Why Depression is Hitting College Students so Hard

March 9th 2015

Laura Donovan

Many high school students view senior year as a tedious waiting period before starting college, where the real fun begins. It's an exciting step into adulthood, but not without psychological challenges. The University of Pennsylvania was forced to reckon with this after six suicides took places within a 15-month time span, raising the question of whether the school's perfectionist culture is taking a toll on students. Just last month, Yale sophomore Luchang Wang died in an apparent suicide after expressing fears about not being readmitted to school after taking a year off. Several years ago, Cornell University had six student suicides in six months. 

Social pressure

Those are all elite East Coast schools, but college depression and accompanying suicide aren't simply problems for Ivy League institutions. The social expectations of college can be stressful, overwhelming, and can lead to depression. Suzanne Ciechalski, a freshman at St. John's University in New York, recently spoke to the New York Times about the way social media feeds college depression. 

"I feel like people spend a lot of time on social networks trying to create this picture of who they want to be. Maintaining that takes a lot of effort. I feel like being a teenager or young adult, the pressure to try and make people see you’re the best is really high," she said.

While post-grads are often flooded with engagement, pregnancy, and baby announcements on their Facebook feeds, college students might come across party or social outing photos that make them feel left out of the full higher education experiences. Campuses with a heavy Greek life presence could alienate those who chose not to rush or weren't granted bids. And sometimes even students within the Greek system feel like they are missing out. David Seeman, a counseling psychologist at Boston University, told BU Daily in 2011 that he's seen students from all walks of life take advantage of university mental health services, and that includes fraternity brothers and sorority sisters. "Any time you feel ostracized, not in the mainstream, or discriminated against, I think that can create some depression," he said. In Greek life, there's pressure to be a party person, and bad decisions can result from a need to maintain a wild, fun reputation.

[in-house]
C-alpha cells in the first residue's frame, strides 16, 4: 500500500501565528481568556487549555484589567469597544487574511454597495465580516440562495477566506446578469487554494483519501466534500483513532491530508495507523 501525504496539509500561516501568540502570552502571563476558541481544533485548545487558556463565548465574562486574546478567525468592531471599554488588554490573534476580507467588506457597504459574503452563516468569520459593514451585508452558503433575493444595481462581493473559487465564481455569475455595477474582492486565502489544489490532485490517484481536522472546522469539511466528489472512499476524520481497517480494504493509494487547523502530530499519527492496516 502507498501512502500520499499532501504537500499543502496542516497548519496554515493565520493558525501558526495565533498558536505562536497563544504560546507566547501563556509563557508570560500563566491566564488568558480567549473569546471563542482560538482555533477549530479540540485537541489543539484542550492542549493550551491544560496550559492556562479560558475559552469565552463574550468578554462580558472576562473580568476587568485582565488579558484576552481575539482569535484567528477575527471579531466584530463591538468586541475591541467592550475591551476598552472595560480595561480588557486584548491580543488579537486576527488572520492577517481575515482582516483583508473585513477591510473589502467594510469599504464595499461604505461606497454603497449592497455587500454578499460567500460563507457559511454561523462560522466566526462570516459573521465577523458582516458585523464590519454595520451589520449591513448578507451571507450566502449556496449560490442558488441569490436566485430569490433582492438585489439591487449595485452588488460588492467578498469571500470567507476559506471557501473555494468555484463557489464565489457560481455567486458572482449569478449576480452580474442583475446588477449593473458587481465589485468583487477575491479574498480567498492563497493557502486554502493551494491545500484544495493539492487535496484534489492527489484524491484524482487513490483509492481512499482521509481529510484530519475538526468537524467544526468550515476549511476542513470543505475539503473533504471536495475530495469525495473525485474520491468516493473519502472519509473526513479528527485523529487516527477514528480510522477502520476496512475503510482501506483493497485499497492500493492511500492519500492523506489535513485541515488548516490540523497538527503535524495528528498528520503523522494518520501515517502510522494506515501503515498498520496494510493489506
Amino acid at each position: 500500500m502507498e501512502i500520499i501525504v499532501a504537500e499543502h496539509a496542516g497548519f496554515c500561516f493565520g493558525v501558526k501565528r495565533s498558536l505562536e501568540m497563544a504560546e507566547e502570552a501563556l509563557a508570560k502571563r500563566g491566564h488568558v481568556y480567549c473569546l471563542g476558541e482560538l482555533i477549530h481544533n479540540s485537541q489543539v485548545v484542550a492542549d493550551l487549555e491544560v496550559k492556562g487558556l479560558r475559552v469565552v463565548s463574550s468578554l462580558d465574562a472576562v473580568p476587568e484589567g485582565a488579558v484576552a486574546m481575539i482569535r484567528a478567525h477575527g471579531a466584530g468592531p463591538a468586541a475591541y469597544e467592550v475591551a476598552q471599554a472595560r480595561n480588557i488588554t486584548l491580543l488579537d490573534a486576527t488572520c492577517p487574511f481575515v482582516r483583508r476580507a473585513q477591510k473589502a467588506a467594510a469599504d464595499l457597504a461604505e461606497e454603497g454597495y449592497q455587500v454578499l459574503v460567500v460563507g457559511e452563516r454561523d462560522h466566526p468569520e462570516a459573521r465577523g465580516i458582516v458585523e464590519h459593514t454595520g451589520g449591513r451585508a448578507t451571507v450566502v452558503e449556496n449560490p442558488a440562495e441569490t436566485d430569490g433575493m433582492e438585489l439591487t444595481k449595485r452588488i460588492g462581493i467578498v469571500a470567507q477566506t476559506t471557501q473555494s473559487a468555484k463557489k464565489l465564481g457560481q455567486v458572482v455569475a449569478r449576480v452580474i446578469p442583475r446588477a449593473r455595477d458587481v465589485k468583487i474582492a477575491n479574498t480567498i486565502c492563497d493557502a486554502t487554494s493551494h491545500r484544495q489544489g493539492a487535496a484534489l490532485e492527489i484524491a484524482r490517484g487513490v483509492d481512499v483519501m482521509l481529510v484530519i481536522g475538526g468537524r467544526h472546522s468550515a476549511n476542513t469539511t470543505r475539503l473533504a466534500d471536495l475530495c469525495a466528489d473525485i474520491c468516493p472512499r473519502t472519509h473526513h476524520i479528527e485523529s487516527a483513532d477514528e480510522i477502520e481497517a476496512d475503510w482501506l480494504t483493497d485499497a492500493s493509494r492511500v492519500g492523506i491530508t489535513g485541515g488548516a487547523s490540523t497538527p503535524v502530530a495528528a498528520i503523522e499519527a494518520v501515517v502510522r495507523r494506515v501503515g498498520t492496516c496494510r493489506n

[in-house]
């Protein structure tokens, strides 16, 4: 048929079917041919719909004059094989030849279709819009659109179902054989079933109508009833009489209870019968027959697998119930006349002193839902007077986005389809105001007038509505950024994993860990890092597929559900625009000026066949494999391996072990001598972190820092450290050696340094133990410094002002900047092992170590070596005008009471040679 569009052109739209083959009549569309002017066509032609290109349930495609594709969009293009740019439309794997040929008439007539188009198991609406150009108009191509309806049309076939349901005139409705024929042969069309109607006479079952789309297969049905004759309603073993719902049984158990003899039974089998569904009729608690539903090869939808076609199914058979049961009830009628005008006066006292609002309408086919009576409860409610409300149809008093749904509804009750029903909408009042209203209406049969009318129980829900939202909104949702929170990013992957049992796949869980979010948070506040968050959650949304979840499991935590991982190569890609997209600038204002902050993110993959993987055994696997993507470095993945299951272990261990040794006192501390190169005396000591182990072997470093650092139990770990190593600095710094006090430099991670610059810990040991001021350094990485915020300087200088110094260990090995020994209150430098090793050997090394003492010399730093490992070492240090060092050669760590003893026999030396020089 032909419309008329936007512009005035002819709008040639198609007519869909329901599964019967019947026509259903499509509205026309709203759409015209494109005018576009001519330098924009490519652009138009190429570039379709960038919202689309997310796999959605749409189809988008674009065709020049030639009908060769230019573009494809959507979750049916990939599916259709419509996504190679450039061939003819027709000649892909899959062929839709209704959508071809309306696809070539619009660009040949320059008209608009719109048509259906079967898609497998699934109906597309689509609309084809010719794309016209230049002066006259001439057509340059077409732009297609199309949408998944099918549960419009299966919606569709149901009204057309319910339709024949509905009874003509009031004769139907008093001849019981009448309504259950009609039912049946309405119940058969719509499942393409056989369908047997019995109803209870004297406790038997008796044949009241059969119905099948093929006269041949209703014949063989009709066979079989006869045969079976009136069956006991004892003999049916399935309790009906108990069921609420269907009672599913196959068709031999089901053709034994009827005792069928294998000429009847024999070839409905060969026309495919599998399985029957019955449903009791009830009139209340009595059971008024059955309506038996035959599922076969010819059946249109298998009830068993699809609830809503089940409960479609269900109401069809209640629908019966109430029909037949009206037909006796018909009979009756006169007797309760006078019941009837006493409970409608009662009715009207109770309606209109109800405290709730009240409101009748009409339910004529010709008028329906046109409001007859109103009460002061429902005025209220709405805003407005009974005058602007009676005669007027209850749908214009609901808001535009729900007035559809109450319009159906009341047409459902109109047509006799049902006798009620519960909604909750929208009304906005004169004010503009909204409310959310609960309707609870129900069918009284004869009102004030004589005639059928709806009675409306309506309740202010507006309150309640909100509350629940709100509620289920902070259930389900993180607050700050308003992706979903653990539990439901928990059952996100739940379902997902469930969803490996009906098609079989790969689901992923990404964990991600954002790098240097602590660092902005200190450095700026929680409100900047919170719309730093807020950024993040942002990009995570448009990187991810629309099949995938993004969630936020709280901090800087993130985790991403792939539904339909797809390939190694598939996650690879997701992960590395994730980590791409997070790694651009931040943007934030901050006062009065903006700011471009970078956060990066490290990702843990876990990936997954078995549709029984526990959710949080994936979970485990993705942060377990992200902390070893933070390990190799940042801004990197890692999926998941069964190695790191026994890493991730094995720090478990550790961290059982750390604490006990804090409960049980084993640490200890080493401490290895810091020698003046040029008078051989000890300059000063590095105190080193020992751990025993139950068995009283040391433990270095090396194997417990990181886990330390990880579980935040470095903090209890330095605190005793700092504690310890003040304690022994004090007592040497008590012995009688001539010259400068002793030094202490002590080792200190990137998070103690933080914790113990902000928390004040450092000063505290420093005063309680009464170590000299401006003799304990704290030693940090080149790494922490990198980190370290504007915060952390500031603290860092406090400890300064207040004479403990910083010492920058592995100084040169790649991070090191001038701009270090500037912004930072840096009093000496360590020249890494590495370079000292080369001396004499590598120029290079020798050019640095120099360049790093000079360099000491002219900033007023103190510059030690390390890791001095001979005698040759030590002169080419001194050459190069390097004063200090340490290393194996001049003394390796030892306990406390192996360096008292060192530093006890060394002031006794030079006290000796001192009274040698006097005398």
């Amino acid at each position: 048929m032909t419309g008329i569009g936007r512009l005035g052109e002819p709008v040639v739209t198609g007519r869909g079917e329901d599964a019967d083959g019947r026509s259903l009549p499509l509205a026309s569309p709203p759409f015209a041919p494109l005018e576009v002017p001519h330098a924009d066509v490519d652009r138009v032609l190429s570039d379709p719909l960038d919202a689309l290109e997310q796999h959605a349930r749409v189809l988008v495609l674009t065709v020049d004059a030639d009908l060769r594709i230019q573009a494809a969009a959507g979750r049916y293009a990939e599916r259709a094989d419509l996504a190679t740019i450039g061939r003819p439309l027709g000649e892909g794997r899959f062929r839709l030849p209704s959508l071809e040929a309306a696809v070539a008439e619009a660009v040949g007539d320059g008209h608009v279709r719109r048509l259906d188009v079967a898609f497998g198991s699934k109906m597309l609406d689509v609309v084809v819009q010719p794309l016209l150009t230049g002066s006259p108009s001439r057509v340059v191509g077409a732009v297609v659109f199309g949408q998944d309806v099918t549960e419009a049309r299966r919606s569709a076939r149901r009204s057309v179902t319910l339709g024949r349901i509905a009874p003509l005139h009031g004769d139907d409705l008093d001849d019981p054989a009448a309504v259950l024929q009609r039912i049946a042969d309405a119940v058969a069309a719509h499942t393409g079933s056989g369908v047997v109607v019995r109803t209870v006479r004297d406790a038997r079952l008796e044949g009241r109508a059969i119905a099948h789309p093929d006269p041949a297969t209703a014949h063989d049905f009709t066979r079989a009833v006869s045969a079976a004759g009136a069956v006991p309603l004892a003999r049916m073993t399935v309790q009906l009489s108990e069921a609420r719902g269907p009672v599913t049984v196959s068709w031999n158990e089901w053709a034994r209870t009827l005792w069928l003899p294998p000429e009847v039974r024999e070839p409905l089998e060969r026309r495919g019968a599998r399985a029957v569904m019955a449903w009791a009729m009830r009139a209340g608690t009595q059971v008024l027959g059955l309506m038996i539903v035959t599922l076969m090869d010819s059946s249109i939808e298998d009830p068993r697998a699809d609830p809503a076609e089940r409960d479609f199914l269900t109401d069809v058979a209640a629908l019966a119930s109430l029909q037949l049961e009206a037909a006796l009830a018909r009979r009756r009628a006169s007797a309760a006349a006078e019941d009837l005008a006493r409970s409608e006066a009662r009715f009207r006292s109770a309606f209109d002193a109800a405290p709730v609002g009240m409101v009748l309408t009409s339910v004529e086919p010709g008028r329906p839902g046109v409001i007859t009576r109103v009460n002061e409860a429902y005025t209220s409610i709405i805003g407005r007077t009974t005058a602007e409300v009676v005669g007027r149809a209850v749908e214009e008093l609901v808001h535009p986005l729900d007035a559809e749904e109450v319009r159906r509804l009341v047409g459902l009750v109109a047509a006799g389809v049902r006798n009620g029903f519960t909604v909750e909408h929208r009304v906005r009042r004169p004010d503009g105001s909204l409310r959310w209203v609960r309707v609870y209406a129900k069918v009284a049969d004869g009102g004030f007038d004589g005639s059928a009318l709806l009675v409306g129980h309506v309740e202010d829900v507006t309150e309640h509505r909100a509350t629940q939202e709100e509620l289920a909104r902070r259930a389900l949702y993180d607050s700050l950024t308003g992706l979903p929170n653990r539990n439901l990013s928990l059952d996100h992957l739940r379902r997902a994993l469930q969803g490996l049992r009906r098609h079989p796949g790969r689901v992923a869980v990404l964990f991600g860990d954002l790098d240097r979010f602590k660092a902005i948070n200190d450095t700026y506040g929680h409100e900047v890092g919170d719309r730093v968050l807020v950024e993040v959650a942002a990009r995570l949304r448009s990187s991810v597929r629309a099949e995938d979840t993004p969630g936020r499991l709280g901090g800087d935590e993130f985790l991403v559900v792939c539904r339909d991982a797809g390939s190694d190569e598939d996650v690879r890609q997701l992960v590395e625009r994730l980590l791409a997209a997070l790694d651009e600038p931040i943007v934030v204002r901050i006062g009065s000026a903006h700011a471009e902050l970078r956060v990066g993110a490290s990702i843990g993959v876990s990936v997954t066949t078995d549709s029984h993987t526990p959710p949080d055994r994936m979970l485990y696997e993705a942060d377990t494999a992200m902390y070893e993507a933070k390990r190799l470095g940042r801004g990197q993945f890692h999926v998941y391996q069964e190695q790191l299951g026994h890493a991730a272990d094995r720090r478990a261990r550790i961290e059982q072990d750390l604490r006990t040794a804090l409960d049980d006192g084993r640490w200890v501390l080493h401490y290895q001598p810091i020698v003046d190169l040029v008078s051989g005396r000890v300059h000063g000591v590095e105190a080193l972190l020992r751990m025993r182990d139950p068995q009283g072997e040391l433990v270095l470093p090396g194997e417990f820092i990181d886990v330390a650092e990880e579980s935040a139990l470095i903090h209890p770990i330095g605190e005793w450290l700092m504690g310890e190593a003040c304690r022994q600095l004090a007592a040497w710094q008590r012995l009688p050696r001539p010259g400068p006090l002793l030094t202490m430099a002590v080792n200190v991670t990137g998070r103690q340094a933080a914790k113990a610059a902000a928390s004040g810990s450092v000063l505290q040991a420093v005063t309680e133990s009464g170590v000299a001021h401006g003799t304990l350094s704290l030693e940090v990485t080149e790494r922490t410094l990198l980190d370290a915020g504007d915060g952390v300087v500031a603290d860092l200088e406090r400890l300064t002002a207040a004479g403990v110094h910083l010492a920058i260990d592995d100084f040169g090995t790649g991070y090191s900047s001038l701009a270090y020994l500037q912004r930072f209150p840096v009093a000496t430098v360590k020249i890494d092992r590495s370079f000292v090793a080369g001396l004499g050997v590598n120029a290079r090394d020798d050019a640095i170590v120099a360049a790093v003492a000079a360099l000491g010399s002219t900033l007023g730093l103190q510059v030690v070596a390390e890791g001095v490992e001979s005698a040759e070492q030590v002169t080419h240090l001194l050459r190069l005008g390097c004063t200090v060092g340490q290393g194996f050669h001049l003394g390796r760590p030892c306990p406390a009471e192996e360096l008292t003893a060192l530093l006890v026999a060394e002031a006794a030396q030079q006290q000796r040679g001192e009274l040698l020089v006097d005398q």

Academic pressure

It can be really lonely to attend college without friends or an established group of people, but that stress does not even include the actual academic work required in college. In response to the wave of suicides at U. Penn, Alison K. Malmon of mental health nonprofit Active Minds said the university needs to send a better message about what it means to be achieve great things, "We need to show students that perfection is not the only thing and that success looks like a lot of different things. Schools like Penn need to show their students what a typical course load should look like, what a typical night of sleep should look like, and what a typical Penn student looks like."

The first and even second year of college can be exhausting, difficult, and uncertain. Plus, because more people than ever are attending college, it's not enough to simply obtain a degree anymore. College students are in a rat race to secure prestigious internships and, eventually, high-paying jobs. That often requires extracurricular activity in addition to coursework (and one's social life). It's a lot for college students already feeling vulnerable about creating their adult identities. Given all of these pressures, it's important for colleges to bolster their mental health infrastructure to help stressed out students before it's too late.